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Crude prices follow stock market higher

OIL prices appeared to take their cue again from the stock market, pushing higher yesterday even as new data suggests any economic rebound that might spark demand for gas or other fuels may take some time.

Benchmark crude for June delivery rose 62 cents to settle at US$59.65 a barrel on the New York Mercantile Exchange after hitting as high as US$60.48. With the June contract expiring yesterday, however, most traders were focused on the July contract, which rose 51 cents to settle at US$60.10.

Oil prices moved into positive territory by afternoon along with major indexes. Oil prices and the stock market have been moving higher for the past several weeks on the idea that the longest recession since World War II is coming to an end and that the economy - along with energy demand - will begin to rebound this year.

But at the same time, energy companies have been forced to cut back on spending following the crash in oil and natural gas prices. Enormous supplies of unwanted crude and gasoline have led to huge bargains, particularly noticeable at the pump.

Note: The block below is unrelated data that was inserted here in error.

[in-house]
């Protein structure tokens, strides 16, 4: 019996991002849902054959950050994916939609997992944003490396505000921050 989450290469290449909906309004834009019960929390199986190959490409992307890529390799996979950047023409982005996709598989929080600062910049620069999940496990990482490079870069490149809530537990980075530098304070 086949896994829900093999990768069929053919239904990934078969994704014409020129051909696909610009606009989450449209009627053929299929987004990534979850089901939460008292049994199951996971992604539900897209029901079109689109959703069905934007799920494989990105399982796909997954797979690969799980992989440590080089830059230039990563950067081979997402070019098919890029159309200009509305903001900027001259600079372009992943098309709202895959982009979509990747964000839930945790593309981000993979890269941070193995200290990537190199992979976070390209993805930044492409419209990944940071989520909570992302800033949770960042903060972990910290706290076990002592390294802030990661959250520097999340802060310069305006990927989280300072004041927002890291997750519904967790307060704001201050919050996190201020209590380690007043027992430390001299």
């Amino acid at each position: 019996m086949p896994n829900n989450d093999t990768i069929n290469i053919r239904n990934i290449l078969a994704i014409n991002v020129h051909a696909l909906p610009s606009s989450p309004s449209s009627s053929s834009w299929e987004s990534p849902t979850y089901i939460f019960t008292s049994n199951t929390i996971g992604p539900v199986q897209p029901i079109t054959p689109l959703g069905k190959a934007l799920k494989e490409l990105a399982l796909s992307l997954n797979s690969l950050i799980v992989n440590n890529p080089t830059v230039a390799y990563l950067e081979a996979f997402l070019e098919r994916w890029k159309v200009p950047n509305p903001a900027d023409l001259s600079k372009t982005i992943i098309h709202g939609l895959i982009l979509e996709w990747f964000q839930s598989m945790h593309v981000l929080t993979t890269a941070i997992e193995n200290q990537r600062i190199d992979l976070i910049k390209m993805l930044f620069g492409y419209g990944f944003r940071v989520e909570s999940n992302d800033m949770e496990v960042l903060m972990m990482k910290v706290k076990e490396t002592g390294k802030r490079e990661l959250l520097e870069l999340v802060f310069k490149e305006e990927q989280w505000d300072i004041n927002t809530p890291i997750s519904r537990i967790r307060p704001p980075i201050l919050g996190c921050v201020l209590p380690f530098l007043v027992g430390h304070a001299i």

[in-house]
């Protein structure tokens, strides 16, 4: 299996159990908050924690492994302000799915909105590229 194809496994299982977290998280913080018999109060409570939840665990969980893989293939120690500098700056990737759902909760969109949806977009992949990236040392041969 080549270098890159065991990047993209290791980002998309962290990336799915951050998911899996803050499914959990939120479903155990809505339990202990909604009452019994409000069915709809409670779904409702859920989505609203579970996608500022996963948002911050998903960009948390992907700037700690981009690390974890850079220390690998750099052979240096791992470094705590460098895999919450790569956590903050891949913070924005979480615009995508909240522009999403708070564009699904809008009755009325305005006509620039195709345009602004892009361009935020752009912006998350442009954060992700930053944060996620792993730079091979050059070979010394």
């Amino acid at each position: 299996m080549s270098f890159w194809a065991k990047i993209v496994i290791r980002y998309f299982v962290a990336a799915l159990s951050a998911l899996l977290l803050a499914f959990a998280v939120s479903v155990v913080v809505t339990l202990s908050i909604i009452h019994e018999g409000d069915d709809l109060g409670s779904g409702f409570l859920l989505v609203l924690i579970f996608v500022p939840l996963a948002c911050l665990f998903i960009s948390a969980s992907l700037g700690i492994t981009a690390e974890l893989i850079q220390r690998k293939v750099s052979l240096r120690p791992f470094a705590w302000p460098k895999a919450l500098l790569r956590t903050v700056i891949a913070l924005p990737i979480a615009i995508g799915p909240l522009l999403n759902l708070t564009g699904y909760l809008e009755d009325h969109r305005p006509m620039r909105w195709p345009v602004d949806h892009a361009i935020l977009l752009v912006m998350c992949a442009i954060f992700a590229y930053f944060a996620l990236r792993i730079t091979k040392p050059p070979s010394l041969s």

There appears to be some tightening in supplies recently, with imports slowing and refiners cutting production.

While compared to last year prices are still low, they have begun to creep upward.

Retail gasoline prices have risen every day this month after lingering below US$2 a gallon from December through most of March.

The government will report today how much crude and gasoline is in storage, numbers that can move energy prices up or down depending on what the market is expecting.

Analysts surveyed by Platts, the energy information arm of McGraw-Hill Cos., are expecting oil stocks, which are at 19-year highs, to fall for a second consecutive week. Analysts also are looking for gasoline stocks to fall.

In other Nymex trading, gasoline for June delivery rose 5.44 cents to settle at US$1.8125 a gallon and heating oil rose 1.09 cents to settle at US$1.4866 a gallon. Natural gas for July delivery fell 23.5 cents to settle at US$4.03 per 1,000 cubic feet.

Brent crude rose 45 cents to settle at US$58.92 a barrel on the ICE Futures exchange in London.


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